Mathematics Stack Exchange is a question and answer site for people studying math at any level and professionals in related fields. Join them; it only takes a minute:

Sign up
Here's how it works:
  1. Anybody can ask a question
  2. Anybody can answer
  3. The best answers are voted up and rise to the top

When $f$ is a Lebesgue measurable function, is $\Vert f \Vert_p$ continuous in $p$, when $p$ is in a set such that f belongs to $L_p$? If yes, how to show that? Thanks!

Yes. It is an exercise taken from Rudin's book. I have spent quite a while thinking but got no idea.

share|cite|improve this question
Is this homework? What have you tried? – Qiaochu Yuan Nov 10 '10 at 10:16
Yes. I have tried to use composition of continous functions still being continous, but the integral is there... – steveO Nov 10 '10 at 10:32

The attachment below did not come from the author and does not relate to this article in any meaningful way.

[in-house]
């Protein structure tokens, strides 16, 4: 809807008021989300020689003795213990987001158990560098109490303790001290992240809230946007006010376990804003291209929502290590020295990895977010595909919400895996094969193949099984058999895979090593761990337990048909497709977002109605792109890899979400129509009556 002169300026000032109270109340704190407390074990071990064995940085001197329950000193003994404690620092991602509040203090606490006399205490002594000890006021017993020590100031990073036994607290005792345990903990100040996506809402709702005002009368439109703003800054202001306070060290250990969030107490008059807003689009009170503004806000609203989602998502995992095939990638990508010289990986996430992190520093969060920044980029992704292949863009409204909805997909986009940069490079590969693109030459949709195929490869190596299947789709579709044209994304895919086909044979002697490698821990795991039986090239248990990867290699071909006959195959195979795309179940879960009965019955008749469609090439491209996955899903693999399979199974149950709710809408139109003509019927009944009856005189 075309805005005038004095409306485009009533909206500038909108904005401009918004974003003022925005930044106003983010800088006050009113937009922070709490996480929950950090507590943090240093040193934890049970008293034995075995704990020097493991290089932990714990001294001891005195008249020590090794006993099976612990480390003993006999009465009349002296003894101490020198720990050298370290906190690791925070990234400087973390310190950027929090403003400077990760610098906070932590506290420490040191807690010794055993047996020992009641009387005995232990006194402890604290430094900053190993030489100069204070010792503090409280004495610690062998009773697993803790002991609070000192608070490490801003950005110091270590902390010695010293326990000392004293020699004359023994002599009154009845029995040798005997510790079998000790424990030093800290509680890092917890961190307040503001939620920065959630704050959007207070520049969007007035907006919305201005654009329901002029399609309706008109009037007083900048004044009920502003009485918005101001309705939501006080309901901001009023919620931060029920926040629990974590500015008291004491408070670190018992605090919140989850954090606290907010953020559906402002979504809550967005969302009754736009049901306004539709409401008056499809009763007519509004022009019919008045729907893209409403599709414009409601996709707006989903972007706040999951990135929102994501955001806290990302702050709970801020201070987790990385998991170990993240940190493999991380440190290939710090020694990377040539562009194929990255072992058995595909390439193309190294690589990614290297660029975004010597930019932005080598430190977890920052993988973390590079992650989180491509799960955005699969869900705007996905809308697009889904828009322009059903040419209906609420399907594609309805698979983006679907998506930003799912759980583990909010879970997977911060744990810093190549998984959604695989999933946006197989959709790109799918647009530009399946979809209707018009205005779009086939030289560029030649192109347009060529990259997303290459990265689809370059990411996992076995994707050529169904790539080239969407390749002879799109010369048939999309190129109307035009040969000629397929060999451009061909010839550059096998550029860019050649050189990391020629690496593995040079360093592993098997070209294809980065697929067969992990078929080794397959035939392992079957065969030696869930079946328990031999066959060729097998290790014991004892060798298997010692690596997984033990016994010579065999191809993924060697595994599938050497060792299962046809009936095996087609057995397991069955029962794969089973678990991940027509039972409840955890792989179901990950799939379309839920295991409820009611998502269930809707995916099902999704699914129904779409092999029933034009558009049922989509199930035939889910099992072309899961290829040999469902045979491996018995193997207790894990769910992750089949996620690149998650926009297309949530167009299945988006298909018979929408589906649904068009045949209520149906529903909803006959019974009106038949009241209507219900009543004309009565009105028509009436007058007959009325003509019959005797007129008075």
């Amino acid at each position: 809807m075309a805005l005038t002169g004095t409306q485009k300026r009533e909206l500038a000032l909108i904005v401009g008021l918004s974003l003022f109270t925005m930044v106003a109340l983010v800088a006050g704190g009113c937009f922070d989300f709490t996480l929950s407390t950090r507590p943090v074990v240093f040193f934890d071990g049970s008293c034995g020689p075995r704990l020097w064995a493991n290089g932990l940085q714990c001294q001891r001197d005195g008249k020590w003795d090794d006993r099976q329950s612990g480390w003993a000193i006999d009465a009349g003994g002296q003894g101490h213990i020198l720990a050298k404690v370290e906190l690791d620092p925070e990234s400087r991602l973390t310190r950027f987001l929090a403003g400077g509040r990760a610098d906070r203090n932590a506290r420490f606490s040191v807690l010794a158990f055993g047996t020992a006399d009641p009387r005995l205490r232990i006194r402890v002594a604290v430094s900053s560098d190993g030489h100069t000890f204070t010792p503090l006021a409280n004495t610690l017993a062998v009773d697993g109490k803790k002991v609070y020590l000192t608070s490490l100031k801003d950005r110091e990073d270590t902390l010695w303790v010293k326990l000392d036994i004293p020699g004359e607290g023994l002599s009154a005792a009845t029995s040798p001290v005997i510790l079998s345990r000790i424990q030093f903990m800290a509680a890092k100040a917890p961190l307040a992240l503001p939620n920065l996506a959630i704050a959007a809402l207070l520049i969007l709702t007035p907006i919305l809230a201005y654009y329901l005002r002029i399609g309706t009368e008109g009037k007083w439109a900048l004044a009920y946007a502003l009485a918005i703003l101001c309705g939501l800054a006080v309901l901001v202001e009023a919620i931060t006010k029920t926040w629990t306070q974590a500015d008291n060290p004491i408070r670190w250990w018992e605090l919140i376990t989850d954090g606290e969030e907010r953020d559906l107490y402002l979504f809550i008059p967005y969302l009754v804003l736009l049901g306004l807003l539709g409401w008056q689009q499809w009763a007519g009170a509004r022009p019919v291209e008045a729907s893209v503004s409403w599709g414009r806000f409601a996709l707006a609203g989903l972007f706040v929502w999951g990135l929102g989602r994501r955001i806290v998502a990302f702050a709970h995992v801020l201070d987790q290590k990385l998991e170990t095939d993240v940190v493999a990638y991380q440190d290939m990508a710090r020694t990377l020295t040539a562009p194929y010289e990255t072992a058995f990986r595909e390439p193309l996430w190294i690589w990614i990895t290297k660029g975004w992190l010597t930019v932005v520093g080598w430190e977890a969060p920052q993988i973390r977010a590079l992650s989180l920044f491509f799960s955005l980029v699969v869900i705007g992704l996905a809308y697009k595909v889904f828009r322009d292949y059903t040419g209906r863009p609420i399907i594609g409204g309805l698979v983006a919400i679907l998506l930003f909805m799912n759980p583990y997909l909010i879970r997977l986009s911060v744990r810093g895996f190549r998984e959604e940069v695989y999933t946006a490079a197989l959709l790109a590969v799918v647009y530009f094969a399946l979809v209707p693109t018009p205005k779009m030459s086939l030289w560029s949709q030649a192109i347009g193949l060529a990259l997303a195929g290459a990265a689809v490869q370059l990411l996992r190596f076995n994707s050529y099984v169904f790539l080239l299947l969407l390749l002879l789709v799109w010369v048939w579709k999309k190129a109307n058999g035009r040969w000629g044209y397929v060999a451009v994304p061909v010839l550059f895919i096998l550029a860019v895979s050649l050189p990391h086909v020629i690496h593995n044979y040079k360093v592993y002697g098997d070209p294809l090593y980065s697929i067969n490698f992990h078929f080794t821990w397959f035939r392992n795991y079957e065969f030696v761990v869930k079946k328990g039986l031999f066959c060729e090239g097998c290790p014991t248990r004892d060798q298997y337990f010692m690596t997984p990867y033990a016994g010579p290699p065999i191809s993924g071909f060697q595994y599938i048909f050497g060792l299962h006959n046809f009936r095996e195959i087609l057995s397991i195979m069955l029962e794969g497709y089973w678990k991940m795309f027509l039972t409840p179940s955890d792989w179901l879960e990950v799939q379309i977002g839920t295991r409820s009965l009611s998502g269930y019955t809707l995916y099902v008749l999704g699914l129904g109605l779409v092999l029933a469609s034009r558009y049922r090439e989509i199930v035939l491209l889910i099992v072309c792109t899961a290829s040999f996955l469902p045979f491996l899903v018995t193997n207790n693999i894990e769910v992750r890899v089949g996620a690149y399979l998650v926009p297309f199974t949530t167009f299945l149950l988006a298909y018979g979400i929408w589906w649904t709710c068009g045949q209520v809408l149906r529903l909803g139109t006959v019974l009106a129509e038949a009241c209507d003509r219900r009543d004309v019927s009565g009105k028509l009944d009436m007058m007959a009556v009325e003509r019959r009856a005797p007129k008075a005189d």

up vote 3 down vote accepted

This may not be the answer you are looking for, but:

Using Holder's inequality you can show that the map $p^{-1}\mapsto \|f\|_p$ is log-convex. Now just use the fact that any convex function on an interval is continuous.

share|cite|improve this answer
Thanks, Willie! It looks like the right way to go. – steveO Nov 10 '10 at 10:54

So you're asking about $p \mapsto \left( \int_X |f|^p d\mu \right)^{1/p}$. Isn't this clearly a composition of continuous functions?

First $p \mapsto |f|^p$ (no hints, but this should be pretty easy), then the Lebesgue integral (hint: it's a linear map between the Banach space $L^p(X,\mu)$ and $\mathbb{R}$. Which linear maps are continuous?), and finally $x \mapsto x^{1/p}$.

share|cite|improve this answer
Thanks, Kahen. I thought similar way at first but got stuck at the integral. Looks like your way is correct as well... – steveO Nov 10 '10 at 10:59

Your Answer


By posting your answer, you agree to the privacy policy and terms of service.

Not the answer you're looking for? Browse other questions tagged or ask your own question.